Although it’s not likely you’re going to go ahead and feed your chickens pure sugar, you’d be surprised at how much sugar is actually in foods that we commonly feed to chickens, including fruits or vegetables.
But surely if it’s in other foods like fruits it’s OK to feed it to your chickens, right?
Here’s whether chickens can have sugar, what’s safe and what’s not, and what sugar actually does to chickens.
Can Chickens Have Sugar?
Firstly, just to clarify, you should never simply feed your chickens raw sugar, such as a sugar cube for example. There are simply no health benefits for your chickens by eating these sugars.
However, sugar in and of itself isn’t toxic to chickens. So if your chickens do ingest food with sugar in it there in normal amounts there shouldn’t be anything to worry about.
Nonetheless, it’s important to be conscious of how much sugar your chickens are actually eating, whether it’s from fruits in the backyard or part of a vegetable mix you’re feeding your chickens weekly. This is because too much sugar can have very serious impacts on your chicken’s health and wellbeing.
But, it is safe for chickens to consume small amounts of fruits, even though they may be high in sugar, as in this case, it’s natural sugar, non-refined, and the fruits also come with many other vitamins and minerals that are beneficial for your chicken’s health, such as blueberries, loquats, mangos, etc.
What Does Sugar To Do Chickens?
Just like with humans, too much sugar can lead to some very real effects on your chickens. Besides that, sugar itself offers no nutritional value for your chickens.
In fact, too many sugary treats in your chicken’s diet can lead to obesity, lead to overheating or heat exhaustion, and make it difficult for your hens to lay eggs. In low amounts, these impacts are not often seen, but it’s still important to be conscious of what sugar can do to your treasured chickens.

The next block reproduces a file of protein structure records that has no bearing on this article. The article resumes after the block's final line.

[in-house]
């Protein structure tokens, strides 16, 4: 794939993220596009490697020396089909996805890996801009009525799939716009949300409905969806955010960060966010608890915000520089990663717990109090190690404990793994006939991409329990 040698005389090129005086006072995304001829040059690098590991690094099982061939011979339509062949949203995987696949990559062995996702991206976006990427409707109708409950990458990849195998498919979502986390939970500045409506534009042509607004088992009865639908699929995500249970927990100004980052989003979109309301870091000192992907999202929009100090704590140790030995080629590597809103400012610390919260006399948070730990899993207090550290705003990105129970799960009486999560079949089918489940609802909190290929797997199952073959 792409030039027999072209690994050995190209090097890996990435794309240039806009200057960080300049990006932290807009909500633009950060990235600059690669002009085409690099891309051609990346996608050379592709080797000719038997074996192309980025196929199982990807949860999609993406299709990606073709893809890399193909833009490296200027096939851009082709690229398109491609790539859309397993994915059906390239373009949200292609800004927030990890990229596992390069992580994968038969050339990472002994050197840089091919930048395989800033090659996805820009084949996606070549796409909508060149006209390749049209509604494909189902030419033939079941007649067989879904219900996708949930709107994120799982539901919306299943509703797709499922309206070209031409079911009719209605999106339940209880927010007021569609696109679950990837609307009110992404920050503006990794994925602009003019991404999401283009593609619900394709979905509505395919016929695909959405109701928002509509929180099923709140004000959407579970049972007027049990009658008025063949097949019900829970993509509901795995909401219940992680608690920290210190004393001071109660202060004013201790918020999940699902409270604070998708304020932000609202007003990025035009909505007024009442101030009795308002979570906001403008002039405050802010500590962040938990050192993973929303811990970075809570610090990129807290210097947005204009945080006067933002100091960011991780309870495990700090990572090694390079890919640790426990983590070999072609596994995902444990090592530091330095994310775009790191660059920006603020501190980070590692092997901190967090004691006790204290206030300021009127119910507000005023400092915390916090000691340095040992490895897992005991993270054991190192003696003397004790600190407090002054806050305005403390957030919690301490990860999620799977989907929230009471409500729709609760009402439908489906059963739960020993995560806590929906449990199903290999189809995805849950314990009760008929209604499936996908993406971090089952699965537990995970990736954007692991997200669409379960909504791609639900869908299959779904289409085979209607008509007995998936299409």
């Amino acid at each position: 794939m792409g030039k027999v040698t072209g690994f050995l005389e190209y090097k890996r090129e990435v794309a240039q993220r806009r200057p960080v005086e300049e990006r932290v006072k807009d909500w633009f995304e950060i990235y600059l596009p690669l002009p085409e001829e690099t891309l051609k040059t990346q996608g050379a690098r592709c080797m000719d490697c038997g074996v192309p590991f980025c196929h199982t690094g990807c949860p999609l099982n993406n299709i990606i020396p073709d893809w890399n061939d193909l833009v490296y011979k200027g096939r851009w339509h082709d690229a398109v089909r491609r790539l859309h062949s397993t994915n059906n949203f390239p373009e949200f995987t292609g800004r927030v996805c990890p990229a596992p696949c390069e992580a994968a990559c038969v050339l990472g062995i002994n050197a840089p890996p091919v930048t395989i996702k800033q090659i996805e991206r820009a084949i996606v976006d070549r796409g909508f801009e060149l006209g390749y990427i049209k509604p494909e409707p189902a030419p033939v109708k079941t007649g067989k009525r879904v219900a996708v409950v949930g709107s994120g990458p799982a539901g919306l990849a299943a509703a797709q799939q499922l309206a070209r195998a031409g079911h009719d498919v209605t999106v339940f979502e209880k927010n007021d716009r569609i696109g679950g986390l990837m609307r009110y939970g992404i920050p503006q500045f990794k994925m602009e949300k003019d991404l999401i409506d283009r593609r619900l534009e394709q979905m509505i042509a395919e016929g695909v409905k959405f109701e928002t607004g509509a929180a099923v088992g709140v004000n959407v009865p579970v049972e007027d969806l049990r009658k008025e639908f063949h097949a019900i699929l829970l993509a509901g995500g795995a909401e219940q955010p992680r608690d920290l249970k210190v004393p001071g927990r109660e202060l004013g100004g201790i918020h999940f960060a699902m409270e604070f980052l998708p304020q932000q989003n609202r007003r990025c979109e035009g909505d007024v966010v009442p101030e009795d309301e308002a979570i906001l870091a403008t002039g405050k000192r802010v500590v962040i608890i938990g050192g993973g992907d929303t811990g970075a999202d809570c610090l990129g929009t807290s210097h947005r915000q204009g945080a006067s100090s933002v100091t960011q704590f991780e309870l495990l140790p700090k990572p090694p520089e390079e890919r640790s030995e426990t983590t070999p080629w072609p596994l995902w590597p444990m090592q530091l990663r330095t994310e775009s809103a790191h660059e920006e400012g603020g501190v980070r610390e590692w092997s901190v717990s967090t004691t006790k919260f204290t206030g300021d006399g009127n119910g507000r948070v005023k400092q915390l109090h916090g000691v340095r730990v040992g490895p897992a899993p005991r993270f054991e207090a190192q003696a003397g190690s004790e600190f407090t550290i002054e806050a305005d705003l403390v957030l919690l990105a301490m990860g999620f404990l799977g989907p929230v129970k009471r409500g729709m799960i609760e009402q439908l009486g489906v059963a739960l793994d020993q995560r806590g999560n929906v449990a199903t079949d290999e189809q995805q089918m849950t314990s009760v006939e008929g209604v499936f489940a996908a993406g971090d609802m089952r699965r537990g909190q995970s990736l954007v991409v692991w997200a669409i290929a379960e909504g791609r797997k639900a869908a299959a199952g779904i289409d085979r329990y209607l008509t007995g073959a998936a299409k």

Sugar Can Lead Overweight Chickens
As we know sugar is incredibly high in calories or energy. Not only that but simple sugars, like what you will find in sweets and artificial sugars contain much less nutritional value than complex sugars, from fruits and vegetables for example.
If chickens consume too much sugar and don’t burn off the extra energy they will inevitably gain weight. Overweight chickens are at a higher risk of developing health problems, suffer from heat stress, and due to the various impacts it has, ends up laying fewer eggs.
However, it’s not natural for your chickens to overindulge in sugar. Luckily, even if you try to feed them an abundance of sugary fruits they aren’t likely to eat an amount that would put them at immediate risk.
Nonetheless, if you continuously feed them sugary treats your chooks are more likely to become overweight or develop health conditions such as fatty liver hemorrhagic syndrome.
May Cause Heat Exhaustion
Another downside to the regular ingestion of sugar in chickens is the rising potential of suffering from heat exhaustion. Of course, this can be a natural result of being overweight, as the extra weight will make it difficult for a chicken to regulate its body temperature.
However, sugar also dehydrates chickens (but not usually in fatal amounts) but it can lead be a contributing factor to heat exhaustion.
In saying that, in small amounts, sugar can actually INCREASE hydration (like when used in electrolyte drinks).